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n South African Journal of Surgery - Acute appendicitis in South Africa : a systematic review : general surgery
Background: Acute appendicitis is one of the most common surgical emergencies in the West. A large body of research is investigating the risk factors for disease and perforation. As South Africa has a social environment, health system structure, and population demography unique from developed nations, the findings may not be generalisable to this setting. A systematic review has not been performed for appendicitis research in South Africa. The objective of this review was to systematically examine the literature on appendicitis in South Africa.
Method: Published articles discussing appendicitis in South Africa up to March 2014 were identified using MEDLINE and EBMReviews. Research themes were analysed in the literature. Perforation rates, mortality, negative appendicectomy rates and gender differences were analysed from audits of patients undergoing appendicectomy for acute appendicitis.
Results: Ten audits were included in the quantitative analysis. Some were excluded in the subgroup analyses. Negative appendicectomies occurred at a rate of 17% (580/3 354). Women were more likely to have a negative appendicectomy than men (28% vs. 9%, p < 0.01). The perforation rate for appendicectomy patients was 36% (970/2 688), and mortality rate was 1% (36/2 946). Research efforts focused on investigating differential incidence and outcomes between racial groups within the country.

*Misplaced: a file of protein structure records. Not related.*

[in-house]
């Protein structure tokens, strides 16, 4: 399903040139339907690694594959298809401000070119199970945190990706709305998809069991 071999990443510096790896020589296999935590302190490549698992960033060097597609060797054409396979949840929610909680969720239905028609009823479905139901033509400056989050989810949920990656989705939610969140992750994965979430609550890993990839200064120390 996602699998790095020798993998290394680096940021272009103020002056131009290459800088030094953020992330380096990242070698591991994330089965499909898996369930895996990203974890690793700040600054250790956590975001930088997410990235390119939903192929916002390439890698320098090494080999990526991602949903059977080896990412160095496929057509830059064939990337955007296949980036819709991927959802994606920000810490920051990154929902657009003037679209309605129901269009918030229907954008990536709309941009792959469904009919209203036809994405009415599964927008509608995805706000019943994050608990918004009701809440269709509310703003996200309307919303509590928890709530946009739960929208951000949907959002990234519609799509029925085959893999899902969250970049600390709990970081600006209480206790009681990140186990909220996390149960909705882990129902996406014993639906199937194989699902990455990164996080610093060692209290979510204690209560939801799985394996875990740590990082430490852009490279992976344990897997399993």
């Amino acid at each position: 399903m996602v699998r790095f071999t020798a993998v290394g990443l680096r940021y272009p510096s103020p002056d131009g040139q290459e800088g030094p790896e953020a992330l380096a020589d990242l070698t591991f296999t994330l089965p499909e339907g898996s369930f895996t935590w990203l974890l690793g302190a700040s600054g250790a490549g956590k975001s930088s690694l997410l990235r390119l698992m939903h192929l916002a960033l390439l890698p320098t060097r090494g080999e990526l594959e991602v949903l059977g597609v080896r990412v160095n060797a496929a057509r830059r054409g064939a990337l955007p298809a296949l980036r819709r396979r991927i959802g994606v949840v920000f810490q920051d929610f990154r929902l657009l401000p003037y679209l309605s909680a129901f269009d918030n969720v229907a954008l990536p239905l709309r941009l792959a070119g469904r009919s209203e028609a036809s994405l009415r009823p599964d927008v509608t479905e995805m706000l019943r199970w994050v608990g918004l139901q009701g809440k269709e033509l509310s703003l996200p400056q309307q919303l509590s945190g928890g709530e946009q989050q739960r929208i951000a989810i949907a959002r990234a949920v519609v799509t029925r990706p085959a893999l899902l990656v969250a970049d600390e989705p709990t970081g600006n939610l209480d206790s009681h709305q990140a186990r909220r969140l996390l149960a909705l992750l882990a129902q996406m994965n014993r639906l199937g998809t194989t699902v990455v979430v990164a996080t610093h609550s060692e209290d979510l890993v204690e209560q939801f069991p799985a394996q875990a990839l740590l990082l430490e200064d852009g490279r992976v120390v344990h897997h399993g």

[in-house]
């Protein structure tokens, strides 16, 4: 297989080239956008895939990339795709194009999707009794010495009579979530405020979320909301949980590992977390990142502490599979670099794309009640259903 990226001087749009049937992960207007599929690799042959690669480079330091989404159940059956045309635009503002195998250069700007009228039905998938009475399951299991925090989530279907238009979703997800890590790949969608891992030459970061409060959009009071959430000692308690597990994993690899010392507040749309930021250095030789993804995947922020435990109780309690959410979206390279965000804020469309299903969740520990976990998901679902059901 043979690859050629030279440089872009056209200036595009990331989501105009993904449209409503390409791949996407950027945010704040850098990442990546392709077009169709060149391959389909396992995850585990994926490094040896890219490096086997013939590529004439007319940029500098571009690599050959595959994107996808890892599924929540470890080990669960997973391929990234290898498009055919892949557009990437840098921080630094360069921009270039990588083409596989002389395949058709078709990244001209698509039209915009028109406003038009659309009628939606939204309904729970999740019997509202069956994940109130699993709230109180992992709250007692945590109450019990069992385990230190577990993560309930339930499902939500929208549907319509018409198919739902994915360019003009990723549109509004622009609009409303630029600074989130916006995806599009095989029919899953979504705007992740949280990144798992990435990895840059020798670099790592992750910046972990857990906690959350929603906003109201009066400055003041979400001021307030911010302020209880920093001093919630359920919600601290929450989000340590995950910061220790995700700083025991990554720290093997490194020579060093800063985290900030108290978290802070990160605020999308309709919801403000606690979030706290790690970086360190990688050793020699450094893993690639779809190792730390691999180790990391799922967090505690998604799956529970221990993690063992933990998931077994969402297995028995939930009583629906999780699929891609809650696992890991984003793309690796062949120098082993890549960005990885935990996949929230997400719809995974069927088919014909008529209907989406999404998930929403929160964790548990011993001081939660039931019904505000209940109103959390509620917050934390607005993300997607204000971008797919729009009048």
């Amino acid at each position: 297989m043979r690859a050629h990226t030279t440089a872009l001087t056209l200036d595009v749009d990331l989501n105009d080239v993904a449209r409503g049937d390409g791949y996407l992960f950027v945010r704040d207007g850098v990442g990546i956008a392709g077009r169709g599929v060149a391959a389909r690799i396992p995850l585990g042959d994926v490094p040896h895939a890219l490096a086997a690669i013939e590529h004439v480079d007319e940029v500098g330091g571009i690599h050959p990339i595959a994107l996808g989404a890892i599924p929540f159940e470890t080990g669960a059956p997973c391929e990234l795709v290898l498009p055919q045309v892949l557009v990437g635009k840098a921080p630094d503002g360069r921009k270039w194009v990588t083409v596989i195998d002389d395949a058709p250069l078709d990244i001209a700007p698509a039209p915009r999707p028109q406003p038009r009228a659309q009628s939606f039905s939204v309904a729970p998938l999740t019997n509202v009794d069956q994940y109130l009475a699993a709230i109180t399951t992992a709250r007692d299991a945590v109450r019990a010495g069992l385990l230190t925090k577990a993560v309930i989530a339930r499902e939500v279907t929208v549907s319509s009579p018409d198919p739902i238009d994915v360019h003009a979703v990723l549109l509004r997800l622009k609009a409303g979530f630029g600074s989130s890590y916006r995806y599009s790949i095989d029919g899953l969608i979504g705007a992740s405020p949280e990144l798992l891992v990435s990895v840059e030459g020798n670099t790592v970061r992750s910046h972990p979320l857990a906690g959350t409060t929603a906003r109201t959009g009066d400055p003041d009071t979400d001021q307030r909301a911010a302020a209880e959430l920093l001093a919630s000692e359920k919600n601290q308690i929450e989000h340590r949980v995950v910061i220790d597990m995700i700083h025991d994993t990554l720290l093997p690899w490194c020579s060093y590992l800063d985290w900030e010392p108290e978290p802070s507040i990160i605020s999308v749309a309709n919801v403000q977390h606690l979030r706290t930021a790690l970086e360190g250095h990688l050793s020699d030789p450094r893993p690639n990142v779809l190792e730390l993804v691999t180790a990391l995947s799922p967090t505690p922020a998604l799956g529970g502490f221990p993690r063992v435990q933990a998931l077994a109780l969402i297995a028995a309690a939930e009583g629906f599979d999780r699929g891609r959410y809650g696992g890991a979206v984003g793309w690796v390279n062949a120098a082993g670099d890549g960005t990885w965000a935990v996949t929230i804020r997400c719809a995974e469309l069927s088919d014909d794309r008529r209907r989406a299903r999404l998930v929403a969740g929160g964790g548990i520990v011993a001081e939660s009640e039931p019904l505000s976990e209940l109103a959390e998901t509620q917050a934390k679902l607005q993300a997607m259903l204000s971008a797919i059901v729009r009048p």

Conclusion: Appendicitis trends in South Africa are consistent with those in developing regions. However, there is lack of research from the private sector. Further research is needed to investigate specific factors which delay care, outcomes and cost analyses for laparoscopic surgery, and the system strengthening of surgical services at district hospitals.
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